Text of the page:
string key = "Secret_Pass";
    return new SymmetricSecurityKey(Encoding.UTF8.GetBytes(key));

In this case you need either provide issuer and audience or disable validation. This configuration can be used for B2B cases - server to server communications - when you don't have Oauth server and issue tokens yourself using shared secret.

For the full picture look at this configuration - both authority and issuer key set:

.AddJwtBearer(opt => {
   opt.Authority = "https://authorityUri/";
   opt.TokenValidationParameters.IssuerSigningKey = GetKey();

In this case authority will not be touched and your locally generated key will be used to validate token, so priority is TokenValidationParameters.IssuerSigningKey. Means no reason to add Authority.

  • I ultimately set up a Charles proxy for the authority and validated it makes all appropriate calls, but not on startup, on first request! Then everytime an invalid token is passed it will check it to see if the authority changed keys Jan 21, 2020 at 19:24
  • Hey people, if we started to "reverse-engineer" it, do you see/know if jwks endpoint response cached? For example in nodeJs, similar middleware (node-jsonwebtoken with node-jwks-rsa) has caching options, like cache age, etc.. I believe JwtBearer should have similar, but don't see options to configure it.. Jan 21, 2020 at 22:20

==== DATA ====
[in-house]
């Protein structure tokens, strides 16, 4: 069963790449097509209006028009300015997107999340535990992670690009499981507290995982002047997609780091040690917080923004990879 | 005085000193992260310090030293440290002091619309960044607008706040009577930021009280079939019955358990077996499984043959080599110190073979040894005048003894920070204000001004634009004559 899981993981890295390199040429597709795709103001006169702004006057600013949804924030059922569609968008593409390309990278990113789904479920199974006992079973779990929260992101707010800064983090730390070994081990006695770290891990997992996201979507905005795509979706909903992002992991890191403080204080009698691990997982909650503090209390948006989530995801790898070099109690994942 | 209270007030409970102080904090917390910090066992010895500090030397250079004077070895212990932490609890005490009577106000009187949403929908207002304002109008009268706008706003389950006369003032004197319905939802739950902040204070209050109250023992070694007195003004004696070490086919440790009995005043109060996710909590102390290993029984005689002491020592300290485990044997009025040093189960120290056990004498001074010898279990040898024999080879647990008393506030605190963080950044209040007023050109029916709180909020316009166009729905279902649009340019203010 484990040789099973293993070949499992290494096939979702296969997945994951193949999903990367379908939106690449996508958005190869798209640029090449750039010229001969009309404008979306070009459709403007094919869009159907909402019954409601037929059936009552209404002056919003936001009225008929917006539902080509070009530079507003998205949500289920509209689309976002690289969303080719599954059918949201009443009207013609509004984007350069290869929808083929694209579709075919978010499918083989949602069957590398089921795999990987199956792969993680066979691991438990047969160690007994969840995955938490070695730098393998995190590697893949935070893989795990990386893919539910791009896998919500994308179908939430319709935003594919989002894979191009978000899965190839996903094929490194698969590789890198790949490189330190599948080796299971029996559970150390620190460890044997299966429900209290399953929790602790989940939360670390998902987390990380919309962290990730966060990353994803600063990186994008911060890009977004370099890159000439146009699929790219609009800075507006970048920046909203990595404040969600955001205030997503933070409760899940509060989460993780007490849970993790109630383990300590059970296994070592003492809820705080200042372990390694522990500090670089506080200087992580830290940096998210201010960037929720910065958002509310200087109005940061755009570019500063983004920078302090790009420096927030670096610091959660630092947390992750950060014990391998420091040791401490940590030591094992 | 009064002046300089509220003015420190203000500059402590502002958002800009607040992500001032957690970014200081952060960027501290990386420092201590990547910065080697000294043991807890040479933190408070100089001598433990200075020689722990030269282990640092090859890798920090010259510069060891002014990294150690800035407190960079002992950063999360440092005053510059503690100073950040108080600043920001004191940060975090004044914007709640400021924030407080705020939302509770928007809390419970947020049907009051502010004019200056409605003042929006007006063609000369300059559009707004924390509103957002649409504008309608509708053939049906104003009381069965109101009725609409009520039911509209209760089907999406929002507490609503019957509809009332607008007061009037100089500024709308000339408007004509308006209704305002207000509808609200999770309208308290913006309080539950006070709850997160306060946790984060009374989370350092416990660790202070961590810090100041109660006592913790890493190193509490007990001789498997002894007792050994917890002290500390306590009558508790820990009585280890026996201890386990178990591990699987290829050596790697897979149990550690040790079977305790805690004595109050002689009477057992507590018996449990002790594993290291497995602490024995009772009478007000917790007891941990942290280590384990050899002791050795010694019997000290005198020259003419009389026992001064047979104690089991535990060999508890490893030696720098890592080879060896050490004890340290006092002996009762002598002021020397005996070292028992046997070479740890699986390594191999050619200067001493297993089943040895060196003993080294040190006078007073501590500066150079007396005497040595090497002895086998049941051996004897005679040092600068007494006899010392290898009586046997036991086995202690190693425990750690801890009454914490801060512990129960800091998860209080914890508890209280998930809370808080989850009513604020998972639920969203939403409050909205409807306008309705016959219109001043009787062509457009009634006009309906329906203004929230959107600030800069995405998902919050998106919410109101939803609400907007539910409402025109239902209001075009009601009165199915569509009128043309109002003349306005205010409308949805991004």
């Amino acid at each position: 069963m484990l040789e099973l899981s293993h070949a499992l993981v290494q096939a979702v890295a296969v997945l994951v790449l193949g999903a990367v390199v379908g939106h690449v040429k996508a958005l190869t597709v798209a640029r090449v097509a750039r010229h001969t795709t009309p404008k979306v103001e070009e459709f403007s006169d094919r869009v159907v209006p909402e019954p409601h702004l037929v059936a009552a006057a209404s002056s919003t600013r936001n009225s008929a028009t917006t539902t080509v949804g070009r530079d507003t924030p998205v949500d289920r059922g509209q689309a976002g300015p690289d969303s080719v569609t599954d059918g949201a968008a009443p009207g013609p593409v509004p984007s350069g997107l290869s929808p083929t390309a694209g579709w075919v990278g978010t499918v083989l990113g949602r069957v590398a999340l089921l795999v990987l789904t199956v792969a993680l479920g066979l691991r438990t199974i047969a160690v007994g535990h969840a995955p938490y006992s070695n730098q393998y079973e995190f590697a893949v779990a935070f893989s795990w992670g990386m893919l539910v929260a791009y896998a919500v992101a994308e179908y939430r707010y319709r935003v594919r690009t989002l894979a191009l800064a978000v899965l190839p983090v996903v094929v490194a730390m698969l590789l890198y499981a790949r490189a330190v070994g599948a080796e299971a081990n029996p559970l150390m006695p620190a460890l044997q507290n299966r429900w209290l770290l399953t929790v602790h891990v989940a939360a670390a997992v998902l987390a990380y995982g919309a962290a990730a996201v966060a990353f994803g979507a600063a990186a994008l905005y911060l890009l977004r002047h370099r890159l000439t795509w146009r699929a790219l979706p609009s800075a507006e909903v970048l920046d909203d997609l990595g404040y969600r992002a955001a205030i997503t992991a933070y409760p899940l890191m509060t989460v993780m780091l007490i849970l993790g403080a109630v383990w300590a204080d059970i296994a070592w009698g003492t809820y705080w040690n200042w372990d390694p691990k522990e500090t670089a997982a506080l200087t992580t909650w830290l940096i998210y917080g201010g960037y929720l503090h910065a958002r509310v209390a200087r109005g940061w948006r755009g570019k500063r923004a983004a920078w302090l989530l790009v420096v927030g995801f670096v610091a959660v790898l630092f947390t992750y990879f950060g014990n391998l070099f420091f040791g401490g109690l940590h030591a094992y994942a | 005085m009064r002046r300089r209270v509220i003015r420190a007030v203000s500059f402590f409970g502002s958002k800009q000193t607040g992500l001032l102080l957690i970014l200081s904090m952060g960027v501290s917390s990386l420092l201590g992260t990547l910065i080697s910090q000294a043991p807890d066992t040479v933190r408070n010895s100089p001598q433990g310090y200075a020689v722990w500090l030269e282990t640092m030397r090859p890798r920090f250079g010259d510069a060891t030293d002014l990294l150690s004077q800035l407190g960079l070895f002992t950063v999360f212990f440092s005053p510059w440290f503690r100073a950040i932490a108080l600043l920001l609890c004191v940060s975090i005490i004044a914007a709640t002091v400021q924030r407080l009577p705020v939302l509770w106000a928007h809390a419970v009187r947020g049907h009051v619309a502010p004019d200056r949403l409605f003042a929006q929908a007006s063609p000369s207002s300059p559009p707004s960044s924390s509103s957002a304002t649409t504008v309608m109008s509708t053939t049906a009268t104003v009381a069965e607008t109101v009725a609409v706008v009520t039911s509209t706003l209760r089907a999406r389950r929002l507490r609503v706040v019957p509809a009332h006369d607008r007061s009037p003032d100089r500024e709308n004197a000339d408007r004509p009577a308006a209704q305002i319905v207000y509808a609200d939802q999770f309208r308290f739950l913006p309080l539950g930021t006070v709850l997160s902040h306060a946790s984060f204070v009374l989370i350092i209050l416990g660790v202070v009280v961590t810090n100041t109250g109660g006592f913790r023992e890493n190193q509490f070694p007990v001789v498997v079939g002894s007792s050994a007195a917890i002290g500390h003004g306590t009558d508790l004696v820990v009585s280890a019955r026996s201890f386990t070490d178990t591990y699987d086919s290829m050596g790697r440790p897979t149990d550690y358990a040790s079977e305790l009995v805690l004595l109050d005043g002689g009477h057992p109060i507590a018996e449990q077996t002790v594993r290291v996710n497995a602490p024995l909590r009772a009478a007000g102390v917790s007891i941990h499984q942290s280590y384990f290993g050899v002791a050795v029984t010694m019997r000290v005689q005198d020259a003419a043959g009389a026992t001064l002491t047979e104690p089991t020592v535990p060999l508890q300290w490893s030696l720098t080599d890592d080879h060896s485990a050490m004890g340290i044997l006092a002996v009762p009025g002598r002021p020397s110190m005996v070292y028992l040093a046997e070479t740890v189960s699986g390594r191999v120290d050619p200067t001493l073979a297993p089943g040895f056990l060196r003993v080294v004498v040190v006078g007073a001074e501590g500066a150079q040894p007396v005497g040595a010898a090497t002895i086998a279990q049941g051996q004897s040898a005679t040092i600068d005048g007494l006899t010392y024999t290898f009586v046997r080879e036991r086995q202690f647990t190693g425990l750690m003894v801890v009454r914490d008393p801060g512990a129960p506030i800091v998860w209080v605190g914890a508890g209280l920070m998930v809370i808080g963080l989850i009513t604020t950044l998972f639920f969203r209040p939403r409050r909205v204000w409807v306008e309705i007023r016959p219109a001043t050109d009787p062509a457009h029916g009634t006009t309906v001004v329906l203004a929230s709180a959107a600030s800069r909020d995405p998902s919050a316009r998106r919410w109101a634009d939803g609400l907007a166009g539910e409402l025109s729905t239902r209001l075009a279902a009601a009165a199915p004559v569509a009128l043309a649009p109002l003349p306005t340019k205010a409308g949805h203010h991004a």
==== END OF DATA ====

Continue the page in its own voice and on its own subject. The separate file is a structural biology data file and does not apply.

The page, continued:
• Some really valuable intel in this answer, which is omitted in its entirety in the MSDN docs...
    – Beltway
    Sep 21, 2021 at 14:30

You don't need to set TokenValidationParameters . If Authority which is the address of the token-issuing authentication server is set correctly , the JWT bearer middleware will use this URI to find and retrieve the public key that can be used to validate the token’s signature. It will also confirm that the iss parameter in the token matches this URI . Middleware will help get keys from the OIDC metadata and cache the keys .

TokenValidationParameters can be used in scenario that you want to validate tokens without access to the issuing server. Instead, you wanted to use a public key that was already present locally to validate incoming tokens.Then you can not set the Authority, setting ValidateIssuerSigningKeyand ValidateIssuer , and finally set IssuerSigningKey which is the public key used for validating incoming JWT tokens.

  • while this mostly answers my question. Again, all this seems abstracted. There is no more middleware configuration for jwtbearer in .net core 3.0. Is this still happening? Nov 8, 2019 at 20:51
  • What do you mean by "There is no more middleware configuration for jwtbearer in .net core 3.0" ? The configuration is the same as .net core 2.2 , the source codes are available for you . How validating the jwt token is not changed AFAIK .
    – Nan Yu
    Nov 11, 2019 at 1:37

Looking into the source code for AddJwtBearer and based on my experimentation, Authority is only property you need to assign. In this case handler will use

MetadataAddress = $"{Authority}/.well-known/openid-configuration";

to resolve the metadata URL for your realm and download signing keys from there.


You can refer to https://zhiliaxu.github.io/how-do-aspnet-core-services-validate-jwt-signature-signed-by-aad.html#configuration to understand how AddJwtBearer() gets the the asymmetric signing key from .well-known/openid-configuration.